Data analysis

Detritivore-mediated decomposition rates were quantified as the proportion of leaf dry weight loss, corrected by leaf weight loss in controls to account for effects of microbial decomposition. We calculated decomposition rates per capita and per mg of detritivore; the latter were logit-transformed to attain normality and equal variances (tested with Shapiro-Wilk and Levene's tests, respectively). We present rates per capita as our main results and per mg of detritivore as Figure S1.

To explore variation in decomposition rates, we used a general linear model (GLM) that included all factors (detritivore assemblage, plant litter assemblage and temperature) and their interactions, as well as a covariate to account for temporal variation in the experiment (trial, nested within temperature). Because the detritivore and plant assemblages were significant, we further explored the differences between different assemblages. Firstly, we used post-hoc Tukey tests to assess differences among pairs of assemblages. Secondly, we used a GLM to separate the effects of species richness (1 vs. 3 species) from those of species identity [26]; this model had two nested factors: detritivore species (nested within detritivore species richness), and plant litter species (nested within plant litter species richness). Thirdly, we further explored detritivore and plant species identity effects with a GLM where factors were the presence/absence of each species [27]. Finally, we compared the magnitude of the difference in decomposition rates between the detritivore/plant litter polyculture and each monoculture, as well as between high and low temperature treatments, through effect sizes (Cohen's d) and 95% confidence intervals, using the tool provided in When effects of losing detritivore or plant litter species were significant, we tested whether these effects were significantly different from temperature effects. We considered that two effects were significantly different at the 0.05 level when the difference between the means exceeded twice its standard error, that is, when the following equation was true: meanB – meanA >2 √(SEA2 + SEB2) [28].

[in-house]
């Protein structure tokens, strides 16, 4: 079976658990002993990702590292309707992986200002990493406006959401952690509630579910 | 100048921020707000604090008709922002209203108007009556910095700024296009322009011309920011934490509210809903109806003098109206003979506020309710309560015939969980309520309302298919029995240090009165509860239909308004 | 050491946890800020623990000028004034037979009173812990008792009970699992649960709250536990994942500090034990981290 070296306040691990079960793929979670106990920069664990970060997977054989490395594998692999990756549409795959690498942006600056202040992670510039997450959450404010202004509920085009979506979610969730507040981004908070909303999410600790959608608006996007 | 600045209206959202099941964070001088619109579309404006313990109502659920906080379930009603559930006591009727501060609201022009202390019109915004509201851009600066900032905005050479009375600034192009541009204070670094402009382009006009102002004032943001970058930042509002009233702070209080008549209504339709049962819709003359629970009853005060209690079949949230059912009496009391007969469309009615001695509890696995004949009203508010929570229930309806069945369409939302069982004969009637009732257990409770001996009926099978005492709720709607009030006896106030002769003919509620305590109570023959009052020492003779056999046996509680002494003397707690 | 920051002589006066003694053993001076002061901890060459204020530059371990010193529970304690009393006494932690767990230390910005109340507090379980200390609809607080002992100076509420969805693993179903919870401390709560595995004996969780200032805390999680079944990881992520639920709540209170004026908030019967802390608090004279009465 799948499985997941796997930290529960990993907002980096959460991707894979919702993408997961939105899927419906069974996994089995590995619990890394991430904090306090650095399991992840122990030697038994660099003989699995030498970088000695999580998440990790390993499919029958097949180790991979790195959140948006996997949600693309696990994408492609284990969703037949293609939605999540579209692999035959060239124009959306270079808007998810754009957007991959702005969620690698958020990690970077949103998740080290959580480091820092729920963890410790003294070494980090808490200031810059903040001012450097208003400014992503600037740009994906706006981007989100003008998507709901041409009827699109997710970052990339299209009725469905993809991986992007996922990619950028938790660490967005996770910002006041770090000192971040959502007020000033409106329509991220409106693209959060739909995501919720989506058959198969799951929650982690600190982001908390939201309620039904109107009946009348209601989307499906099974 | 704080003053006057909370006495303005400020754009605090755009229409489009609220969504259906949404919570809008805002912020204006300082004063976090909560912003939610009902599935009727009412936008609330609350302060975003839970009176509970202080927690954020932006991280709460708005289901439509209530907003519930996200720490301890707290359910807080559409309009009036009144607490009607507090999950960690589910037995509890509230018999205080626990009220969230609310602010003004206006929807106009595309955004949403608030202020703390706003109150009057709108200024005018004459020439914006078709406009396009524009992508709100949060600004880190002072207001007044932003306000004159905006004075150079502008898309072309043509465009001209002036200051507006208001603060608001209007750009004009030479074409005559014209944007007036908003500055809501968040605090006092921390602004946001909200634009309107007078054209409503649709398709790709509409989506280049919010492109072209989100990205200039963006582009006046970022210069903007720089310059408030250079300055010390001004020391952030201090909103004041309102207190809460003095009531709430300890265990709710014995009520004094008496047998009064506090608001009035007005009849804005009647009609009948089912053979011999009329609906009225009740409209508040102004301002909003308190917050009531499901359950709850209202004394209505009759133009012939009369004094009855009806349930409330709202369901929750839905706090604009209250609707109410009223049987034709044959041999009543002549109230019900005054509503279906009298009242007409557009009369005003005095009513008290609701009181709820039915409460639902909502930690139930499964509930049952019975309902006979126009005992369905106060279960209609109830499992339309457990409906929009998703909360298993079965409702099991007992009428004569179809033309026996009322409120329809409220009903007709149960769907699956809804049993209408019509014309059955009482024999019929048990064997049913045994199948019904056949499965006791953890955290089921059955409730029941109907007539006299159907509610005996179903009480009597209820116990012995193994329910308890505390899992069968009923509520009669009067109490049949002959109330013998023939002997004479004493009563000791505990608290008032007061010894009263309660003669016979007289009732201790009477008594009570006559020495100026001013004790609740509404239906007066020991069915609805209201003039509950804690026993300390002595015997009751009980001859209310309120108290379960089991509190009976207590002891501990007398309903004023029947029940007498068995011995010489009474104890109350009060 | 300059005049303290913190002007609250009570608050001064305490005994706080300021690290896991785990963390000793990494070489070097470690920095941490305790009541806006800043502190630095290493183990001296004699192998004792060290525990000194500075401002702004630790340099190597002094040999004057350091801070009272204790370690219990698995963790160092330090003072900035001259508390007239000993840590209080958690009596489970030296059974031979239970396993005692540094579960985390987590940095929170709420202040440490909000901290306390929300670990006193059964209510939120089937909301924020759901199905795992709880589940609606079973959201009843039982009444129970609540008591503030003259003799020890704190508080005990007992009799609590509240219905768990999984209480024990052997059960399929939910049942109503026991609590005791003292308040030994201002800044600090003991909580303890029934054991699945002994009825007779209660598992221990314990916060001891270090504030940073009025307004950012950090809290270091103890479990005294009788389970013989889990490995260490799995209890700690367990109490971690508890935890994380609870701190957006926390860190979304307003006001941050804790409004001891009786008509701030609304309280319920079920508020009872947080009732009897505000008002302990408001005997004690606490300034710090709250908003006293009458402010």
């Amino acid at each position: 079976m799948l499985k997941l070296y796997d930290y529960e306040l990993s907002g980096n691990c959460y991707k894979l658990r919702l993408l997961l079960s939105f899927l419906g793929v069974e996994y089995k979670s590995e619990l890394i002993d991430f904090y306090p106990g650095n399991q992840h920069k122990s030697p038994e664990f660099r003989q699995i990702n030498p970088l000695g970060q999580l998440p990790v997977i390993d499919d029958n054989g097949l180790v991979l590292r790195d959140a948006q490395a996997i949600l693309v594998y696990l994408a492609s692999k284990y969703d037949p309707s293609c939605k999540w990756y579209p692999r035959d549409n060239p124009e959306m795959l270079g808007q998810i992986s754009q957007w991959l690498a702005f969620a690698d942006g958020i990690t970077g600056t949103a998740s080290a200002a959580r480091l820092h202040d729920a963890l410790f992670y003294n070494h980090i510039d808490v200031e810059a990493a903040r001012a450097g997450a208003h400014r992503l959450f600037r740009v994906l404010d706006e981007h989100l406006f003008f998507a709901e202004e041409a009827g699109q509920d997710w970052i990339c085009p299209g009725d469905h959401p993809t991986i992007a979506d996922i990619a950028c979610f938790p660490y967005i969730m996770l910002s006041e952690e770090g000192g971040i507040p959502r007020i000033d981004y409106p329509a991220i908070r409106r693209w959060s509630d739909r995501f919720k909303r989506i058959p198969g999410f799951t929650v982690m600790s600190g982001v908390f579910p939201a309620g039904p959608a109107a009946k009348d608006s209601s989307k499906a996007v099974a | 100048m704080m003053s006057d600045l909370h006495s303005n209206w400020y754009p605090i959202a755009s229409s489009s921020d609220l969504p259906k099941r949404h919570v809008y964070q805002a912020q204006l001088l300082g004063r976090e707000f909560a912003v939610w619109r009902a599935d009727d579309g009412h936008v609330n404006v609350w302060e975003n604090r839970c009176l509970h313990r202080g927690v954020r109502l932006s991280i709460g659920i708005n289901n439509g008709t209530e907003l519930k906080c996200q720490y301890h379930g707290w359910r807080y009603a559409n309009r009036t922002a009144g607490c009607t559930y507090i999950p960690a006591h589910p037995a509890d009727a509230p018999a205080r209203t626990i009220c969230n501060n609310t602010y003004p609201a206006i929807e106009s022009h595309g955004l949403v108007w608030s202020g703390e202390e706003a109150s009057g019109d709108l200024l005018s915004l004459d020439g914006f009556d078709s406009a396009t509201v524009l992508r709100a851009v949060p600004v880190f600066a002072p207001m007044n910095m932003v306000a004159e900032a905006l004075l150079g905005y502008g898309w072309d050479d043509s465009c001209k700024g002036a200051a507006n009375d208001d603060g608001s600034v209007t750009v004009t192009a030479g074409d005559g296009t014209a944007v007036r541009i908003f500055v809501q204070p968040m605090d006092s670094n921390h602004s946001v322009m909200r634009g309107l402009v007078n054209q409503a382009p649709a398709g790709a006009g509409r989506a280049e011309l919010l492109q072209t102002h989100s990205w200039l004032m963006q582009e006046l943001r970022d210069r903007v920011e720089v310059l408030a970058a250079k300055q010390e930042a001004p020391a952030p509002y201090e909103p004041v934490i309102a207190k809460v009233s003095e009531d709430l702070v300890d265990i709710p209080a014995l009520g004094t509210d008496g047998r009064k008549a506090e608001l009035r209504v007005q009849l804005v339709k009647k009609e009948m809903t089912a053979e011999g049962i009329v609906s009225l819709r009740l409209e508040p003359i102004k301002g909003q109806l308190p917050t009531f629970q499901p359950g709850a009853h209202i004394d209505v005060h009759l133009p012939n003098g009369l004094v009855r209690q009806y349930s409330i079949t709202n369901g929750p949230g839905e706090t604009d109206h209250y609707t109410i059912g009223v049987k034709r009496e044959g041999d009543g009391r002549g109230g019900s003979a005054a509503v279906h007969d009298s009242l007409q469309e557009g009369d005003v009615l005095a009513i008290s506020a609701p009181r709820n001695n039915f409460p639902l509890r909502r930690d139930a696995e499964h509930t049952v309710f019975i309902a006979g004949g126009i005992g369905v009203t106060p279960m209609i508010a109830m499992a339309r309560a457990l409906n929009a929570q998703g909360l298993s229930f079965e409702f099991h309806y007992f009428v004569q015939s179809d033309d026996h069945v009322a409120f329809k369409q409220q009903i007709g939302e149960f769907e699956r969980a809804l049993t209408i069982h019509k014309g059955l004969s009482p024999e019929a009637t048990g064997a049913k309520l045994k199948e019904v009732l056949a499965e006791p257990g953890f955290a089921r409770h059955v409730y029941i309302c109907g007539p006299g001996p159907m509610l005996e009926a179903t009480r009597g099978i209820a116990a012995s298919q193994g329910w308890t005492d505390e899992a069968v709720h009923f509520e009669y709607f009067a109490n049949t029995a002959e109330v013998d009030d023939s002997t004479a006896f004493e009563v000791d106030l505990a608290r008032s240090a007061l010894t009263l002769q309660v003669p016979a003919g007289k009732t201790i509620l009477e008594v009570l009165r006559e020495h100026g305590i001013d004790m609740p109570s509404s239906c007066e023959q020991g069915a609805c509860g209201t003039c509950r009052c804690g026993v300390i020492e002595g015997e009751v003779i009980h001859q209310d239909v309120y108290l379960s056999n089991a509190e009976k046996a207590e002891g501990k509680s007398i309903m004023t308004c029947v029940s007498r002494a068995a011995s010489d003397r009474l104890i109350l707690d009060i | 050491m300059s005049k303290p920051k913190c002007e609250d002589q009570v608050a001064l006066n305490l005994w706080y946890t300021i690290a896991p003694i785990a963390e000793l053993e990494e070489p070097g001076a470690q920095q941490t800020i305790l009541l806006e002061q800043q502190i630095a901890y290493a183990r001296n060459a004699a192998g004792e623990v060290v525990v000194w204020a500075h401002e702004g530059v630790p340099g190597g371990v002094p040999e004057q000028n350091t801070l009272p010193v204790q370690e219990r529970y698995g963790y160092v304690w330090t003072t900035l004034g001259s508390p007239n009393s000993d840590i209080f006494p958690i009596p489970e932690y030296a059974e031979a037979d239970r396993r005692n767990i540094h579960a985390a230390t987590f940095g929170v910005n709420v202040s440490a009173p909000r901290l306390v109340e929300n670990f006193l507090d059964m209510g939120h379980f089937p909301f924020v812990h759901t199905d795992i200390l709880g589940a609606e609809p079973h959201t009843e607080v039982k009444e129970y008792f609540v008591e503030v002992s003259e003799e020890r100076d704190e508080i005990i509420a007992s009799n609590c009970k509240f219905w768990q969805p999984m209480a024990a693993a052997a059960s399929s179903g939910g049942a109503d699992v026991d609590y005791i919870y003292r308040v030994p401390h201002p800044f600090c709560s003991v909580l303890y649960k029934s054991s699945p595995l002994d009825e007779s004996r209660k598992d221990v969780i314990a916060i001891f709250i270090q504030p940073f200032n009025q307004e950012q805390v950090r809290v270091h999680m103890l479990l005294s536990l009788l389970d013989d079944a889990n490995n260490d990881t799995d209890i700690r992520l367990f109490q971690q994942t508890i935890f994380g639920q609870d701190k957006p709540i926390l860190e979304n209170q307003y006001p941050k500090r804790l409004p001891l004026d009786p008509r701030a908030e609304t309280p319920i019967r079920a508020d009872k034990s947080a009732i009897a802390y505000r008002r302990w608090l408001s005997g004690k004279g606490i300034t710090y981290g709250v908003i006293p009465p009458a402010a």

Because we found no net effect of detritivore species richness on decomposition, but we did find differences based on the presence or absence of different species, we hypothesized that these differences could be driven by the different body sizes of the different species. Size is an important species trait that affects consumption rates but has been ignored in most studies of biodiversity effects on ecosystem functioning in fresh waters [29].We examined body-size effects on decomposition in several ways. Firstly, we examined differences in body size (measured as dry weight of each individual in a replicate) between different detritivore assemblages with a GLM and post hoc Tukey tests. We then used linear regression to examine the relationship between body size and decomposition rates. Finally, we compared the effect size of body size to the effect size of temperature on decomposition rates; for that purpose, we converted the correlation index r derived from linear regression analysis to Cohen's d using the formula d = 2r/√1−r2 [30].


Detritivore species loss vs. temperature

There were significant effects of the detritivore assemblage on decomposition (Table 1). However, these effects were due to differences in decomposition between the different monocultures, rather than differences due to species richness per se (Table 1, Fig. 1). Different detritivore species had different effects on decomposition (Table 2): the presence of A. kirramus in a treatment resulted in faster decomposition than in treatments without it, L. varians had the opposite effect, and T. gonetalus had no effect. The analysis of effect sizes partly confirmed these results (Fig. 2): while there was no significant effect when the detritivore polyculture was compared to the mean monoculture, the effect of comparing the polyculture to the L. varians monoculture was significant.

Figure 1. Decomposition rates.

Mean ± SE detritivore-mediated decomposition rates (measured as the proportion of leaf weight loss per capita) in each detritivore/plant litter assemblage and temperature treatment. Different letters within panels indicate significant differences (Tukey test, α = 0.5). Ak, Anisocentropus kirramus; Lv, Lectrides varians; Tg, Triplectides gonetalus; Ab, Apodytes brachystyllis; Eb, Endiandra bessaphila; Cl, Cryptocarya leucophylla; PC, polyculture.

Figure 2. Effect sizes.

Effect sizes (Cohen's d and 95% confidence interval) of detritivore and plant litter assemblages (each monoculture compared to the polyculture; solid bars) and detritivore body size (broken bars) compared to temperature (grey shade), on detritivore-mediated decomposition rates (measured as the proportion of leaf weight loss per capita). Only significant effects are shown. B. size, detritivore body size; Lv, Lectrides varians; Ab, Apodytes brachystyllis; Eb, Endiandra bessaphila.